El Salvador's Civil War: A Study of Revolution

By Hugh Byrne | Go to book overview

3
Preparation for War

The 1979 coup was a defining moment in El Salvador's history. It brought about significant changes in the economic and political order. It was the last opportunity to effect a democratic transition in the country short of civil war. And it "shook out" the sides that went on to fight the civil war, in ways that could not have been predicted prior to October 1979.

Many actors with different and contradictory motives and interests were involved in the coup or in forming or supporting the juntas that arose from it: progressive and conservative military officers, reformist politicians, businesspeople and progressive landowners, the Catholic Church, and the U.S. government.But the underlying purpose of its main organizers was to preempt leftist revolution by breaking the domination of a narrow landed oligarchy and incorporating democratic politicians and parties into a reformed political system alongside forward-looking representatives of the capitalist class. The military would play a central role in guaranteeing this transformation. U.S. intelligence documents available to policymakers in the weeks leading up to the coup defined its orientation clearly:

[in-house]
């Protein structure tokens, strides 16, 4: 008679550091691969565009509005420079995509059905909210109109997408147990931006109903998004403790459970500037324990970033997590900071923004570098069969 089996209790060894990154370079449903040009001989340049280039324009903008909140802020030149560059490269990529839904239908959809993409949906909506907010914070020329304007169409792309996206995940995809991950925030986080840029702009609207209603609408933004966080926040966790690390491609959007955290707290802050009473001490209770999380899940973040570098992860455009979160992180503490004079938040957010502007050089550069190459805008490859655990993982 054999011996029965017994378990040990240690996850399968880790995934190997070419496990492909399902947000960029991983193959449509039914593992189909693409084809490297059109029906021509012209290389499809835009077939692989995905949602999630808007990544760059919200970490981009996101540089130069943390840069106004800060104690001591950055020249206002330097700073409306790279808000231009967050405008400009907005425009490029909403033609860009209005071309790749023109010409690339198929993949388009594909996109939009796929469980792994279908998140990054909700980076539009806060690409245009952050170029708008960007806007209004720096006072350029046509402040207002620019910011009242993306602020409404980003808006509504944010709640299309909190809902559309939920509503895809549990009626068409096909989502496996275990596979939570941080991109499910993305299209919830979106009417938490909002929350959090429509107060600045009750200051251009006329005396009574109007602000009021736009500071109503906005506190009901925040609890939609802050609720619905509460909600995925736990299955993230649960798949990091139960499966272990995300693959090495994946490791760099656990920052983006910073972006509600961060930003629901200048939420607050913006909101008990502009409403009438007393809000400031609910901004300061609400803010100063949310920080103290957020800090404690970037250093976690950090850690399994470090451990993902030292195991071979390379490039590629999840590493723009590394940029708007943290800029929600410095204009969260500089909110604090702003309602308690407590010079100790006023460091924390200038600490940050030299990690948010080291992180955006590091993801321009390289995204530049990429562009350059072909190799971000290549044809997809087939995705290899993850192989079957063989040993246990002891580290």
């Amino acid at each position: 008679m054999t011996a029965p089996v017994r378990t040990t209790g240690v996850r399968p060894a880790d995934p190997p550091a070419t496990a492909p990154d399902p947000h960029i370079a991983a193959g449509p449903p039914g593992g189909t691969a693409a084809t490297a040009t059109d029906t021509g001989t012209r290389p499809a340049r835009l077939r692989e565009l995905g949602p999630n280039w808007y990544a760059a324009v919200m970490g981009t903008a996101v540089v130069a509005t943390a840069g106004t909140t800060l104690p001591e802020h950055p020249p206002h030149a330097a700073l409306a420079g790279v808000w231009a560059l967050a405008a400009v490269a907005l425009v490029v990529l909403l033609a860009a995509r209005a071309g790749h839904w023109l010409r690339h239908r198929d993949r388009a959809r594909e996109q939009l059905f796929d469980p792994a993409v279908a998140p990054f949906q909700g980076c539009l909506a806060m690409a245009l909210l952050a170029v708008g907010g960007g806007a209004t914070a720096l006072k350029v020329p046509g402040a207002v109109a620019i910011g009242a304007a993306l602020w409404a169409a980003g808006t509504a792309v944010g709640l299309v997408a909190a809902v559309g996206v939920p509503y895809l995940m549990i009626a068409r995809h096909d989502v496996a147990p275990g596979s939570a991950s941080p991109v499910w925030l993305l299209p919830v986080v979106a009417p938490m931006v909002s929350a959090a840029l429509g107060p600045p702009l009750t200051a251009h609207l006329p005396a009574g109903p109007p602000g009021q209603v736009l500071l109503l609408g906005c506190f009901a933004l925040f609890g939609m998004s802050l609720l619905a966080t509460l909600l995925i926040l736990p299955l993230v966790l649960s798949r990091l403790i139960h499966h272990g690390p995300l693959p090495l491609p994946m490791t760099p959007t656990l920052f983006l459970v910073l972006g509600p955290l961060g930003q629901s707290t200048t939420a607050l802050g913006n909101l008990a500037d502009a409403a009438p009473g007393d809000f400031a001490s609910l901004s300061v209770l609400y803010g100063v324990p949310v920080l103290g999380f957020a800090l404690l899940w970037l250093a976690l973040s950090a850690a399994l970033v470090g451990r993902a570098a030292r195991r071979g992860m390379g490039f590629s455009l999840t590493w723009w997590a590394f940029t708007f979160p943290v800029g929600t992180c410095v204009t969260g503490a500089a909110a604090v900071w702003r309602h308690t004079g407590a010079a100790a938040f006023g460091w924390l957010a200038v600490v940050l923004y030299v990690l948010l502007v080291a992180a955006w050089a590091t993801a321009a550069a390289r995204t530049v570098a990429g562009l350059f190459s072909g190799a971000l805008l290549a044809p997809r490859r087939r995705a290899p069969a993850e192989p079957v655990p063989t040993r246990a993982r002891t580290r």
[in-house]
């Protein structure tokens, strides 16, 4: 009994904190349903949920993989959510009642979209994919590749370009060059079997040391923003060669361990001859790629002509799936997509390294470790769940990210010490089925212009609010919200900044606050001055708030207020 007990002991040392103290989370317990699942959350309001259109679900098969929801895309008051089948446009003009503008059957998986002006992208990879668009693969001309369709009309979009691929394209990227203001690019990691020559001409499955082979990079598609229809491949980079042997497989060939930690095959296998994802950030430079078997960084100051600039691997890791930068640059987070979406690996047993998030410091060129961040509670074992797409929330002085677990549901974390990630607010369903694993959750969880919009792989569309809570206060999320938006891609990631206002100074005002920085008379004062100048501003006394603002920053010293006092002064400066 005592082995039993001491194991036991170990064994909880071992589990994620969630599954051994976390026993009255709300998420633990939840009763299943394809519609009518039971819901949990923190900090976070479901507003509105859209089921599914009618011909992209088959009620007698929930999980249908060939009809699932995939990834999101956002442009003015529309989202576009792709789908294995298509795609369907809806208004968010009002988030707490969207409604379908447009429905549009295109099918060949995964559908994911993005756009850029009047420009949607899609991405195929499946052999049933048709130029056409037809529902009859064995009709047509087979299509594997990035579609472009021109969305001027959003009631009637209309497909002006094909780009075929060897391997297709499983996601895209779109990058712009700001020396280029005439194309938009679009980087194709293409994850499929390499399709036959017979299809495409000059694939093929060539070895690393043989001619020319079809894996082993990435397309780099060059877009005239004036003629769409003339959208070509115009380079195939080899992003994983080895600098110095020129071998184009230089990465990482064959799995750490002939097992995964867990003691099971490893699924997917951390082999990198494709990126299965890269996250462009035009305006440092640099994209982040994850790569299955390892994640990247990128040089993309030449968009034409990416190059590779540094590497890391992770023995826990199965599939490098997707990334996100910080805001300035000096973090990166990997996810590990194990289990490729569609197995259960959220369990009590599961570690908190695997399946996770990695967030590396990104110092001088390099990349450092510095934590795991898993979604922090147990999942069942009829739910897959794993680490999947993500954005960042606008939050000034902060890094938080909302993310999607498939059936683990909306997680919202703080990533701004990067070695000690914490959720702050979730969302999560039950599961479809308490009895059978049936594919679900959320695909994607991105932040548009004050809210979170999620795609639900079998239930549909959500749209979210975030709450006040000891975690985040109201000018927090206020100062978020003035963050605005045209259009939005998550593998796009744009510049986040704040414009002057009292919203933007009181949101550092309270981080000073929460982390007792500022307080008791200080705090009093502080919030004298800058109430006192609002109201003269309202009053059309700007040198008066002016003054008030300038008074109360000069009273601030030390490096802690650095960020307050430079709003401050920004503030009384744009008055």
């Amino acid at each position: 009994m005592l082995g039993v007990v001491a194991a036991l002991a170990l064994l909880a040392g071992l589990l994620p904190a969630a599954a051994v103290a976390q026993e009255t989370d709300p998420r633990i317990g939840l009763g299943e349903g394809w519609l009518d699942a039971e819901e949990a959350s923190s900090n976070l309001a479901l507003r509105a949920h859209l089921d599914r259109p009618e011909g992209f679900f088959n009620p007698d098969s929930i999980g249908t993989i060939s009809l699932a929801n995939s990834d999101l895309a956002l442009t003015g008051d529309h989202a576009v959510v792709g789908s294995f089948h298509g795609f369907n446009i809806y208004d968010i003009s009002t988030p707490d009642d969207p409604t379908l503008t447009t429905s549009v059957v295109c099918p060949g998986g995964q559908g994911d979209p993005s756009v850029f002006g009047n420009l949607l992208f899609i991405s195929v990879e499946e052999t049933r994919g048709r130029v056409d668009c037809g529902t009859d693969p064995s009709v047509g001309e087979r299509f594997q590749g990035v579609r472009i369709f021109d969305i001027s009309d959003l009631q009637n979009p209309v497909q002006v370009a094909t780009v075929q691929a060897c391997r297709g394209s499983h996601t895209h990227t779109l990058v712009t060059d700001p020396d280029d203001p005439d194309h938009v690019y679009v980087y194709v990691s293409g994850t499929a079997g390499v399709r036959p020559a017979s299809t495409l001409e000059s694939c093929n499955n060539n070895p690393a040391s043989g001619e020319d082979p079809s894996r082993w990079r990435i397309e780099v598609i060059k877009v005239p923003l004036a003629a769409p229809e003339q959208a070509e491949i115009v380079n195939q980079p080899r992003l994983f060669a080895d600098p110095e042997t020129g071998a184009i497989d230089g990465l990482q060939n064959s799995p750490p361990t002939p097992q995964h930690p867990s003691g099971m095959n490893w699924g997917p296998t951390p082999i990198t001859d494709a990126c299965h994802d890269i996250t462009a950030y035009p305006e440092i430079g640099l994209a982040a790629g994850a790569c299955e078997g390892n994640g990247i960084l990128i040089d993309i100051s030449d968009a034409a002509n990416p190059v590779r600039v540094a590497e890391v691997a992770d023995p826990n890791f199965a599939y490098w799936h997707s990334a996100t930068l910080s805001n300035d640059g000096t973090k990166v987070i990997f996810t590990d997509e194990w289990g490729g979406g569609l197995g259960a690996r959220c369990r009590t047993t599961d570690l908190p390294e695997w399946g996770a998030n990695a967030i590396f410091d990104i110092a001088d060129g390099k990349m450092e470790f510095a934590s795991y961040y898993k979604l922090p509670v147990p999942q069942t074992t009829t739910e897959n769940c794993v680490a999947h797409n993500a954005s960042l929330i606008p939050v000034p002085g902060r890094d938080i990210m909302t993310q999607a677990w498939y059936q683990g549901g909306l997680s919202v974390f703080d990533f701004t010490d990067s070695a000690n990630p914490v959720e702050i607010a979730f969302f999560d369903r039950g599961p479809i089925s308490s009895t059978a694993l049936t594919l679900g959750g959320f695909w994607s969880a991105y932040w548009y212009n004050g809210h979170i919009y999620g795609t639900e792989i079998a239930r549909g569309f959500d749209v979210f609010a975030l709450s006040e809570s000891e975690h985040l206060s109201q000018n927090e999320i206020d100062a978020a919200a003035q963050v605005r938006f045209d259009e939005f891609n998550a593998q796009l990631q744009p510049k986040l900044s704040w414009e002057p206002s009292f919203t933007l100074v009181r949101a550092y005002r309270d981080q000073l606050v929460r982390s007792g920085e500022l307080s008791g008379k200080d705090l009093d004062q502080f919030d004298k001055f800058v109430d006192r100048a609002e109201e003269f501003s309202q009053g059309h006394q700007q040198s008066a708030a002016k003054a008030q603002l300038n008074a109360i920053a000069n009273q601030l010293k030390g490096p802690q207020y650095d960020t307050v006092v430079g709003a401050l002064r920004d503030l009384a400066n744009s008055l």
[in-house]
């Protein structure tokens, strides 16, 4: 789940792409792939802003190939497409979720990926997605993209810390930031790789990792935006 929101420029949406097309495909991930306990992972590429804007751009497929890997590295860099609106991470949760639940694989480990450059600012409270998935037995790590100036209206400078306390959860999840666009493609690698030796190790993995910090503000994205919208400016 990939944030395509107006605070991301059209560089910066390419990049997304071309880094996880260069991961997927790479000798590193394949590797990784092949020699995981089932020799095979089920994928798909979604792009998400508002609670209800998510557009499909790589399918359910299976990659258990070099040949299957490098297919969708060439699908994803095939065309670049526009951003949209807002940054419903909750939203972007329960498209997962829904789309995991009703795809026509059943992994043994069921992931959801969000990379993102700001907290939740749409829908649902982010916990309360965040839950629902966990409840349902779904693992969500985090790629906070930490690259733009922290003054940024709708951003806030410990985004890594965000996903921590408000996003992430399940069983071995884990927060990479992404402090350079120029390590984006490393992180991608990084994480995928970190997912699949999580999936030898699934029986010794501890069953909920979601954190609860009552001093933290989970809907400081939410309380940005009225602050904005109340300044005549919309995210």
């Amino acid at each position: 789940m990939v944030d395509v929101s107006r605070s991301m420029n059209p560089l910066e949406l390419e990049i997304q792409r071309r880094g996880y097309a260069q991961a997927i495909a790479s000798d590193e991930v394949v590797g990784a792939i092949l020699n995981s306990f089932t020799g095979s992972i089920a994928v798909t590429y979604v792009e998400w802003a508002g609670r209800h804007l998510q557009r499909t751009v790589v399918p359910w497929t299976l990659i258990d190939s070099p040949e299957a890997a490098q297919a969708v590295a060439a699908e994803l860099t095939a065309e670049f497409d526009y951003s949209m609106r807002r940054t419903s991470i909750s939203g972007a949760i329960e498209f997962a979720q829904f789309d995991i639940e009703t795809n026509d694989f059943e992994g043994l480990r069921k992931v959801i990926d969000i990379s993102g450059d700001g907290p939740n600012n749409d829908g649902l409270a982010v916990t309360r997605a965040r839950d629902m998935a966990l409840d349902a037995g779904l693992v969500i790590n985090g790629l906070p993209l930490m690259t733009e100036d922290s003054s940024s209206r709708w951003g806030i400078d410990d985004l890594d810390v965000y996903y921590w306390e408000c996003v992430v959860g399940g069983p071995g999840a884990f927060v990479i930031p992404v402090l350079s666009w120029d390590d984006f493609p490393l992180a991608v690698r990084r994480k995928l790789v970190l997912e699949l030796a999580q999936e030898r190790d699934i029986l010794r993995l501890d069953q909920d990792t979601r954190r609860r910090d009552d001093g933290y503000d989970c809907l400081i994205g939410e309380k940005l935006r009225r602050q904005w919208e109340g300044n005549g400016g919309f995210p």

A coup [excised words] will take place no later than the weekend of 13-14 October 1979. [Excised words] the governments of Chile, Argentina, Brazil and Panama have already given their approval to the coup and have promised their immediate recognition of the new government which will be formed. [Excised words] the new government will be leftist during its early days, and attempt to destroy the influence of the El Salvadoran oligarchy over the government and the economy.This move will be for the purpose of allowing significant social and institutional changes which would not be possible as long as the oligarchy is allowed to exist in its present form.... The military will, however, maintain control at all times to ensure that the government will not become extreme leftist as is expected will be the case in Nicaragua. 1

CIA cables made clear that the junta would begin by attempting to win the support of leftist elements and then move to the right:

-53-

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El Salvador's Civil War: A Study of Revolution
Table of contents

Table of contents

  • El Salvador's Civil War - A Study of Revolution *
  • Contents vii
  • Preface ix
  • 1: Strategy and Revolution 1
  • 2: The Origins of El Salvador's Crisis 17
  • 3: Preparation for War 53
  • 4: Fighting Different Wars 73
  • 5: The Primacy of the Political 121
  • 6: Resolving the Conflict Through Negotiations 169
  • 7: Conclusion 197
  • Epilogue 213
  • Acronyms 215
  • Bibliography 219
  • Index 229
  • About the Book 242
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